Children Who Need Sensory Input To Stay On Task

Fidget spinners are the bane of teachers existence. Yet, to some, it’s helped their students to great lengths. This therapeutic device has many benefits for children who have “sensory seekers.” Some children are considered “sensory seekers” especially if they have things such as ADD, ADHD or autism. When they have things that stimulate them they become more organized, pay closer attention and complete tasks.

The issue is that people who do not suffer from these conditions have been bringing them into class and it has been distracting to themselves and other students, defeating the entire purpose of these devices.

But what should we do about this “fidget spinner crisis” that we have on our hands plaguing schools? Here are a few alternatives that can help those who need stimulation since fidget spinners have been banned in most schools:

  • Sitting on a bean bag chair during desk work will allow the child to bounce around and move without leaving their station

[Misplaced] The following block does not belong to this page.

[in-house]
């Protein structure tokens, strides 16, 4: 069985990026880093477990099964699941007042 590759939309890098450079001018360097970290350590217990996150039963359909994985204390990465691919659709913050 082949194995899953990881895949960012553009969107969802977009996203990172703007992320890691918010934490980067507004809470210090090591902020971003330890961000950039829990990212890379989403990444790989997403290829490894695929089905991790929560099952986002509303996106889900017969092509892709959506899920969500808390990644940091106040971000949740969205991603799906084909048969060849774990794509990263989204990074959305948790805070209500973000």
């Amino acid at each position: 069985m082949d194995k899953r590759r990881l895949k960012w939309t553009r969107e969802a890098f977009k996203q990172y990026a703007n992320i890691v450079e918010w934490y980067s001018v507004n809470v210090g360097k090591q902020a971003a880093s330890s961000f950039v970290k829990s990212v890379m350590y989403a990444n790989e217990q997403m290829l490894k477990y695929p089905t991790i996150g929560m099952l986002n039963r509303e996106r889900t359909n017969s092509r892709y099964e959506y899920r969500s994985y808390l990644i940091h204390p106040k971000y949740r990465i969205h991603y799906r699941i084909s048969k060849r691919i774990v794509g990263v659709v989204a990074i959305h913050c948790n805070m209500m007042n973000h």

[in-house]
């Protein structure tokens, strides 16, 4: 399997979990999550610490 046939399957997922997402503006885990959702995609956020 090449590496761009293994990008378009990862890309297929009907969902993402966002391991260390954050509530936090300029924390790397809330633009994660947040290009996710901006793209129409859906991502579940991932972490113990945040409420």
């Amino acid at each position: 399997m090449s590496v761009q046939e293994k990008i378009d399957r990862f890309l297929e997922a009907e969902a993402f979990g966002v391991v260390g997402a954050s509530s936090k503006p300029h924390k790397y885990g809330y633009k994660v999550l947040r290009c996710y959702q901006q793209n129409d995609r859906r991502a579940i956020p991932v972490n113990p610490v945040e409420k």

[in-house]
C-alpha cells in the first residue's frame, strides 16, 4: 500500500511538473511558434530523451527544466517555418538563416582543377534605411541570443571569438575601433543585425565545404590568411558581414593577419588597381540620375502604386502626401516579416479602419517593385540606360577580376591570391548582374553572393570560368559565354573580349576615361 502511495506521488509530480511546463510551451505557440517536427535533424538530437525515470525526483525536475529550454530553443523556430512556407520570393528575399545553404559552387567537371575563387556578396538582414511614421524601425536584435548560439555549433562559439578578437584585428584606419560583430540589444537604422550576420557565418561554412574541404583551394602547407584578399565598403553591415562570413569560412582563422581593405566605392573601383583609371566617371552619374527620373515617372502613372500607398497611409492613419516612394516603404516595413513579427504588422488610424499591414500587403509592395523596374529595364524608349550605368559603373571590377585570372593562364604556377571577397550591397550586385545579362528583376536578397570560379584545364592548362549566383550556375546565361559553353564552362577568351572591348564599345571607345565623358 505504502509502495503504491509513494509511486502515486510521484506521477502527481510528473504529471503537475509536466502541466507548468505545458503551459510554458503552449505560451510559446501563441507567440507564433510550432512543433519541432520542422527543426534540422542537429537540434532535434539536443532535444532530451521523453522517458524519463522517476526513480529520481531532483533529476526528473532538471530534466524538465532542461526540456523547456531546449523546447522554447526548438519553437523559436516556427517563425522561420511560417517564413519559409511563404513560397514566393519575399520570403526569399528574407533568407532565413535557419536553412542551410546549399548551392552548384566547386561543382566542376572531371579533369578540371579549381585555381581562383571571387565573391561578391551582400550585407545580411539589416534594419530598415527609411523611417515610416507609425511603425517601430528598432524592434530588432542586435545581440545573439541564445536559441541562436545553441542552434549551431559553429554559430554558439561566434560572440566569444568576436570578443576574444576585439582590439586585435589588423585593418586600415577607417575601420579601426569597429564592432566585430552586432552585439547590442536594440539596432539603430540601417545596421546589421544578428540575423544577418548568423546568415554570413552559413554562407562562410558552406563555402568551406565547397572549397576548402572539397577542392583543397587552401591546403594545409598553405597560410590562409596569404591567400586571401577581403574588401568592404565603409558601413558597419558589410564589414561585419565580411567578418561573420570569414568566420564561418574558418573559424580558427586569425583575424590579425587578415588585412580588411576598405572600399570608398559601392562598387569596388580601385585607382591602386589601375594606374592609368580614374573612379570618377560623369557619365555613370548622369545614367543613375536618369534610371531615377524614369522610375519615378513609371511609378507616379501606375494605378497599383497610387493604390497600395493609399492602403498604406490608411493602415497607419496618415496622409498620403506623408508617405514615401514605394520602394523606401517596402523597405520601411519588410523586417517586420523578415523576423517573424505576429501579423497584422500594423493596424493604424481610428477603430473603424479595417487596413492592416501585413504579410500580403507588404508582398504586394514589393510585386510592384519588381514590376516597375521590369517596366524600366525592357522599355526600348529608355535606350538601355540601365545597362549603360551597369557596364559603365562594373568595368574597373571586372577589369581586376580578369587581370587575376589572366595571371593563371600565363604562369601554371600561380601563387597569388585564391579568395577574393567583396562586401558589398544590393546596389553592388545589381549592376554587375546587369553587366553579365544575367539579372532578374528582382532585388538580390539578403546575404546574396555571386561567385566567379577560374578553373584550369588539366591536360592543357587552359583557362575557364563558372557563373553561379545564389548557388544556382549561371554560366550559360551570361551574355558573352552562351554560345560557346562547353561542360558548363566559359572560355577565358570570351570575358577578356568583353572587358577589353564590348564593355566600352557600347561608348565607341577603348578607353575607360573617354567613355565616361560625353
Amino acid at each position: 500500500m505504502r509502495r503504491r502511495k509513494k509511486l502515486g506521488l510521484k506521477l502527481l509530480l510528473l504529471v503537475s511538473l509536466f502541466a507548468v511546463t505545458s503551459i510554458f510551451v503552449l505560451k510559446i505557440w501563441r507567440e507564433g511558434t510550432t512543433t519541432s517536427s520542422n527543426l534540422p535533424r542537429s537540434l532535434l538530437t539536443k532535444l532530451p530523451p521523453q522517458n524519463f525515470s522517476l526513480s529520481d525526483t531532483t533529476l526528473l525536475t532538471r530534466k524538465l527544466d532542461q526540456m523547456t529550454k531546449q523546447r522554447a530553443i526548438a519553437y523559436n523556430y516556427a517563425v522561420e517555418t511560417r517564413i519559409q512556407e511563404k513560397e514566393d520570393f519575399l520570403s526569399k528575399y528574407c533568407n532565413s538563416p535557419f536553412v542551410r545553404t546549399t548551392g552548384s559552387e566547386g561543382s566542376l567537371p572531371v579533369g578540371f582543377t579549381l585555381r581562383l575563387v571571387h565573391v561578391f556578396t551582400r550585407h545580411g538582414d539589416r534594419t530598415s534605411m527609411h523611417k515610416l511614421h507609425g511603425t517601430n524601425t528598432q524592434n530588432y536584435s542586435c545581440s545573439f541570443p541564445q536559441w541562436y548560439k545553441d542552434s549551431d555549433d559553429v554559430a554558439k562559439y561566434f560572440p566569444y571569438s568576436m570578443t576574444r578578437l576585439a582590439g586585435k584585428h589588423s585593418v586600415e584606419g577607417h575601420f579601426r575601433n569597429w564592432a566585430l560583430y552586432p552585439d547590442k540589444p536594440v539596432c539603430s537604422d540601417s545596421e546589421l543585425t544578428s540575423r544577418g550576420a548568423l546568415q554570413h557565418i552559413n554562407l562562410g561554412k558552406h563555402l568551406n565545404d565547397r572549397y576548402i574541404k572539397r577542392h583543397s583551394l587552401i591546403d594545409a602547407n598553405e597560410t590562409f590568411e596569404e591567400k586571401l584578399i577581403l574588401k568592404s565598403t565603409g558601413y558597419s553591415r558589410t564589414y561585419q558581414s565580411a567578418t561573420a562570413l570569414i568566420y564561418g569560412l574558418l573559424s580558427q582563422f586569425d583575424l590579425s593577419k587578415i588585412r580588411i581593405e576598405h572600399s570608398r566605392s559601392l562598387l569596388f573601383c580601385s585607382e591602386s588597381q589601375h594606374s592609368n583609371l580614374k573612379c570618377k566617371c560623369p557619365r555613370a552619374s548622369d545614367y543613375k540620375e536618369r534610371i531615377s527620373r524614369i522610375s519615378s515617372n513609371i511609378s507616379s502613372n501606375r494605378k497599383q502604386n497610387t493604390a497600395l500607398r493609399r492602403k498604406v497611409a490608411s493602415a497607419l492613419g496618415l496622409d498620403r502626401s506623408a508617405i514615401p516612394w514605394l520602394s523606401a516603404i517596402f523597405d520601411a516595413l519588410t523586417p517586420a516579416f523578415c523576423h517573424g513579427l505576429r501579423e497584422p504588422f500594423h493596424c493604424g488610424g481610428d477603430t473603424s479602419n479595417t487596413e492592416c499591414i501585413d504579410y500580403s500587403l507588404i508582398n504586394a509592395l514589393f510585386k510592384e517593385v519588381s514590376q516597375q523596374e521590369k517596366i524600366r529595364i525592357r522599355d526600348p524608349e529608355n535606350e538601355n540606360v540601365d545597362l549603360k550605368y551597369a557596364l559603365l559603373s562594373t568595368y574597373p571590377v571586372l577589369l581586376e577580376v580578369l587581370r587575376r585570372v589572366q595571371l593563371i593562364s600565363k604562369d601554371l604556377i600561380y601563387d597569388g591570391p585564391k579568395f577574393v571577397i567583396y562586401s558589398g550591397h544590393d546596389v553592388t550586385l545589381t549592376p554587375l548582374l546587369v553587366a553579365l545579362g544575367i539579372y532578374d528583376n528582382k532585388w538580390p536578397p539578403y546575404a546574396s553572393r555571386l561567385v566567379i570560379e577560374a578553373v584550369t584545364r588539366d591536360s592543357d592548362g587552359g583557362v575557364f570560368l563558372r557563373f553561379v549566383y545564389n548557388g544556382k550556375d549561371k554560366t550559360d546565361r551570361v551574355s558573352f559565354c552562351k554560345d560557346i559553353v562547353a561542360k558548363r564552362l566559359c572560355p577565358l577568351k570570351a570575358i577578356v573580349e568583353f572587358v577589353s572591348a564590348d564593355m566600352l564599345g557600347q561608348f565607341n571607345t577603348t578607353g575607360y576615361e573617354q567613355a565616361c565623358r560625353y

• Climbing on the monkey bars during recess right before returning to the classroom
  • Responsible tasks such as reorganizing, washing the blackboard, etc, can help make them feel like they have a purpose rather than feeling burdensome
  • Access to a rocking chair as a positive reinforcement
  • Spill proof water bottles especially those who need a sensory input for their mouth
  • Hackey sacks, koosh balls, or any other stress reliever
  • Top of pencil chewers also great for kids with an oral fixation

Keep in mind, that even if there are other ways to help a child with their sensory input needs, other children will either be jealous of their responsibilities or find the latest new gadget and want to have it as well. The key is to balance these two things together and educate parents on what is the right way for their child to behave in the classroom.